Everything you need to know about the lightning and radio frequency bonding requirements in military and aerospace standards (and nothing you don’t!)
The most common characterization of ground rods actually differs from what is observed in the case of lightning. This article discusses what is observed and how that affects ground rod performance.
The evolution of E and H fields on aircraft struck by lightning is a complex process. An October 2014 in-flight lightning strike is reviewed in this article as an example that inspires a fresh look at how lightning E and H fields should be considered for indirect effects certification.
Why the effects of nearby lightning might be over-estimated, or in some cases underestimated, and how to get more realistic estimates.
Why hasn’t multi-burst testing to simulate lightning been more widely done? And why hasn’t it made its way into standards?
Known mechanisms that couple lightning surges onto communication cables, and how these mechanisms apply for the specific case of Ethernet cabling.
A million volts and 25 thousand amps are generated during a typical lightning strike. The phenomenology of nature’s oldest EMI Beast is quite fascinating, notably the physics that govern the discharge as it approaches the ground.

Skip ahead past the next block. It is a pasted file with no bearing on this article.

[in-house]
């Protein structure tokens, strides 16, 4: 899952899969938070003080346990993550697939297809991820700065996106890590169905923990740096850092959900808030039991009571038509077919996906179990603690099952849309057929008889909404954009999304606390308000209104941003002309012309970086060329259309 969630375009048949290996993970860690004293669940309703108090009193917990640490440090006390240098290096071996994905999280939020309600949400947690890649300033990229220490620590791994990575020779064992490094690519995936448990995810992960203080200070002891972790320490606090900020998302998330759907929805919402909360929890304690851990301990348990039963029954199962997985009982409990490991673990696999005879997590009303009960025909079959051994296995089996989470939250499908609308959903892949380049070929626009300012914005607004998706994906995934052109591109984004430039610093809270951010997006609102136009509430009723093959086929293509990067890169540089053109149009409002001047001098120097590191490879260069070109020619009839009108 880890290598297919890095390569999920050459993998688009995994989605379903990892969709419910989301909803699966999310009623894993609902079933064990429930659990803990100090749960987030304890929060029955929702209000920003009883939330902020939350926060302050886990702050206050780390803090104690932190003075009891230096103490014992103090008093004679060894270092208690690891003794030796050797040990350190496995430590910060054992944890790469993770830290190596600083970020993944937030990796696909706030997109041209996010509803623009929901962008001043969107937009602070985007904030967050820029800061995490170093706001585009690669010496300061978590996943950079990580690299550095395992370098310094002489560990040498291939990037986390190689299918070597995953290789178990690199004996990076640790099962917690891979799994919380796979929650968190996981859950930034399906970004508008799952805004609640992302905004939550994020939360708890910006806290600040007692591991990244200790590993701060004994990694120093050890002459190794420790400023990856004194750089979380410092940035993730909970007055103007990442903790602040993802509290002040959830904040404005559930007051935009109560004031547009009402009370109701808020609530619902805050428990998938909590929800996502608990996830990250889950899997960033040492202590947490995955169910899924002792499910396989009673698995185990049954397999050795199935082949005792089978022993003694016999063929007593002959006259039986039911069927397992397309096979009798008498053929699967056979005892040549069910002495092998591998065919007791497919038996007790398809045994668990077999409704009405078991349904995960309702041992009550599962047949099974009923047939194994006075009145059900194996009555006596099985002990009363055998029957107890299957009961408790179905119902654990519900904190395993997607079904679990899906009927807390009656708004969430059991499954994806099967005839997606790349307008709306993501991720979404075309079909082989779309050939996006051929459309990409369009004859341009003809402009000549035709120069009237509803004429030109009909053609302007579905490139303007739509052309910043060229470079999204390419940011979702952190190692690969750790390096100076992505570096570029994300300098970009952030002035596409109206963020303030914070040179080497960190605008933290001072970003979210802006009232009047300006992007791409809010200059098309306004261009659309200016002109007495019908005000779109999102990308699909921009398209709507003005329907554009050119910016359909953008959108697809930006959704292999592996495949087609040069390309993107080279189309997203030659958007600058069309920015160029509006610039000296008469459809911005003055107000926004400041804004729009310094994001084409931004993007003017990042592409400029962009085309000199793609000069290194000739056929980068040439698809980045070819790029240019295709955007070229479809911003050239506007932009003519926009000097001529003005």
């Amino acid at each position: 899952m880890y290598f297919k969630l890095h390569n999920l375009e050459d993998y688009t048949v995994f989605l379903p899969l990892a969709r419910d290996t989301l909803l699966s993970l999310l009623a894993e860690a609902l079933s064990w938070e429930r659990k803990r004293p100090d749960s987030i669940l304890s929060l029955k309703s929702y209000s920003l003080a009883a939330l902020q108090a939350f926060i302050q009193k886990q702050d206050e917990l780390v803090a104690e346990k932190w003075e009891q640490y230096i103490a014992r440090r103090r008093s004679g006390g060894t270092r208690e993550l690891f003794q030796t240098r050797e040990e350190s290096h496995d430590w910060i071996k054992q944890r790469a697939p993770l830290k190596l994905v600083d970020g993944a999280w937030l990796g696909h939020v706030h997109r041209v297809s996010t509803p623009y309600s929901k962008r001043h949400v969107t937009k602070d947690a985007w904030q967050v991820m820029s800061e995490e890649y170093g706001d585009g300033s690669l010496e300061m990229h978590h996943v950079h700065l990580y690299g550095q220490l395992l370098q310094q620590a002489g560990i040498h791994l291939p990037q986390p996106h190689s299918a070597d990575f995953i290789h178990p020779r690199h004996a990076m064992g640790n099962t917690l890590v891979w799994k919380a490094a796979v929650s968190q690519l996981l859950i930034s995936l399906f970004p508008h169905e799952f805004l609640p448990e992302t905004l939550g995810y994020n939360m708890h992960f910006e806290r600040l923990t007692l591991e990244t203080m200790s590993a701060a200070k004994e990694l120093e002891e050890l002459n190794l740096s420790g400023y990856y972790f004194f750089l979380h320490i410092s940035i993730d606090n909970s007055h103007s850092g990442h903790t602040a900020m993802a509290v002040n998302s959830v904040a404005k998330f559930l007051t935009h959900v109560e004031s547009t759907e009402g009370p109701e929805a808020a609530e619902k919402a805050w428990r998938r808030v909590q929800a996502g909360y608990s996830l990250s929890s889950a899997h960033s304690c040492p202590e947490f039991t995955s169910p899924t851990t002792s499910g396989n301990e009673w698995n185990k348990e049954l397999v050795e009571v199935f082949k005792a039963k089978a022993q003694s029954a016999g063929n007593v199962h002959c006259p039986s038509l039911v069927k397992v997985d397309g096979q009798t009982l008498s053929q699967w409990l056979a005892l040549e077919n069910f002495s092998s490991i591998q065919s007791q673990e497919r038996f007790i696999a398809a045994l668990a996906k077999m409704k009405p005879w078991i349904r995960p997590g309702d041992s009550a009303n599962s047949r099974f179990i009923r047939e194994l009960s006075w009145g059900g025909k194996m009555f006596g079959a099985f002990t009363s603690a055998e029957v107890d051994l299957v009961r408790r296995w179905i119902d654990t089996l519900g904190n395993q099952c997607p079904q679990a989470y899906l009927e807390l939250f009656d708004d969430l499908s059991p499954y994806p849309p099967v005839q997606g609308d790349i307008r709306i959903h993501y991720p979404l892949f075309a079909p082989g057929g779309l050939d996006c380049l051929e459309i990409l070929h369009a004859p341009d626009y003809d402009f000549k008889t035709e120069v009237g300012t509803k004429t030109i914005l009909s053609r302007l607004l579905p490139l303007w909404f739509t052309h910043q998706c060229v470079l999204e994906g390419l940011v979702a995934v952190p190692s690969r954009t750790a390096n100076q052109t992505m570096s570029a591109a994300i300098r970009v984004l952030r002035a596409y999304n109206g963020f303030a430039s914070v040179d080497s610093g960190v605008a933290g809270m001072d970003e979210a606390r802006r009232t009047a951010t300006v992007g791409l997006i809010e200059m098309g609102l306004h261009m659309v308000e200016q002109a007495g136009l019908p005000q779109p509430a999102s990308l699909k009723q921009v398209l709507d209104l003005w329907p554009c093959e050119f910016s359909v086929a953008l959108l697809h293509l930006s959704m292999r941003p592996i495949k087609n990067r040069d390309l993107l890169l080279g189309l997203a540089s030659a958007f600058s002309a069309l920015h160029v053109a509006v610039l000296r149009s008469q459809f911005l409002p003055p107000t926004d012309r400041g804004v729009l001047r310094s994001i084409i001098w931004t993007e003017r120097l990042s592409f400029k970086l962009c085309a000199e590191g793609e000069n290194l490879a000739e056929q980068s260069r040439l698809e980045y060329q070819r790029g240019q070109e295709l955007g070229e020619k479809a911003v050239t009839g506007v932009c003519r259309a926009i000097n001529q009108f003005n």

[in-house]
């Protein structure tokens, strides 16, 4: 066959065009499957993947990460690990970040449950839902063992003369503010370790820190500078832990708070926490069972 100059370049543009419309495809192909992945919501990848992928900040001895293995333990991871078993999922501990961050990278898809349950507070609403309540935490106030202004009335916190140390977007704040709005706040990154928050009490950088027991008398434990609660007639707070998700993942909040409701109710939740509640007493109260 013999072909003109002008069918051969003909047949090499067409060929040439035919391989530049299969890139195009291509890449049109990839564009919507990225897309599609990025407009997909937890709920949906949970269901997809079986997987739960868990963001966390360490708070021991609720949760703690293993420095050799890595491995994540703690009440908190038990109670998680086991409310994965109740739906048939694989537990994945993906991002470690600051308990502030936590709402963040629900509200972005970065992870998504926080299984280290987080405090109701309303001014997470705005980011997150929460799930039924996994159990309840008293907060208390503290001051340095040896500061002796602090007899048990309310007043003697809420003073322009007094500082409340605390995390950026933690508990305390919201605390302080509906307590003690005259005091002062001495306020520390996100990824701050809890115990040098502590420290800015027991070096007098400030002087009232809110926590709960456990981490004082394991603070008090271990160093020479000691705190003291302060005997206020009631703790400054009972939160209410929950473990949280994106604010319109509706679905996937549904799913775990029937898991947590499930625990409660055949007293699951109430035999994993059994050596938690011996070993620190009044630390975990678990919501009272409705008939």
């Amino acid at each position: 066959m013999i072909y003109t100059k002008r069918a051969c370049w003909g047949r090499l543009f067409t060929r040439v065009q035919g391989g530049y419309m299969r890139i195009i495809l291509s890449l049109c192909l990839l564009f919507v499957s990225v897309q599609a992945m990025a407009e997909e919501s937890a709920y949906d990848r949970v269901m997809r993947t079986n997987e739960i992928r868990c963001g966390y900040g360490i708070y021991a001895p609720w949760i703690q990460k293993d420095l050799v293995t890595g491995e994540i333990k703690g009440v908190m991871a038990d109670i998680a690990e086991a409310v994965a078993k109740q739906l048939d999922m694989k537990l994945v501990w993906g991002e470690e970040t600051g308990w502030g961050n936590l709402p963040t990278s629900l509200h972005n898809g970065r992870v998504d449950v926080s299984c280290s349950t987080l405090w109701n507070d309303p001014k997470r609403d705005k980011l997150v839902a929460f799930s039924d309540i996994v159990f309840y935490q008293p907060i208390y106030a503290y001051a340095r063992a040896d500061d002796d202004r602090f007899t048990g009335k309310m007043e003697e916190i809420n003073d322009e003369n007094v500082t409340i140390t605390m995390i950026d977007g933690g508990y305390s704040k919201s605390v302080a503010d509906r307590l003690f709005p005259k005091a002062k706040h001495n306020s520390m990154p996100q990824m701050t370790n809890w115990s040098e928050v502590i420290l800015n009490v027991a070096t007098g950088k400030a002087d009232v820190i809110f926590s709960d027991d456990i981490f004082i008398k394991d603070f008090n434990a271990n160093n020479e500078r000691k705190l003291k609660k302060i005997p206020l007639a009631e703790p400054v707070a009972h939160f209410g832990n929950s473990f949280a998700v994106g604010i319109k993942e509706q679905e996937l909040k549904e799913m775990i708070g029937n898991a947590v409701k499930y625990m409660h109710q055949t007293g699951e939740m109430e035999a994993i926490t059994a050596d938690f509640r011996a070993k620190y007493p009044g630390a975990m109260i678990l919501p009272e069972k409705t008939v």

Intentionally zapping nuclear weapons with lightning sounds dangerous, but it’s actually a safety precaution. Researchers at Sandia National Laboratories perform tests to ensure that stockpiles of nuclear weapons will remain safe even if lightning directly strikes the weapons.
Generally the effect of lightning on an information and technology (ICT) loop that we worry about most is damage. Let’s consider an ICT loop that is probably the most exposed to the effects of lightning – one that runs between structures.
On August 17th lightning struck Google’s data center in Belgium four times. Despite the building’s secondary power system and the servers having battery backups, a few of Google’s customers still permanently lo... Read More...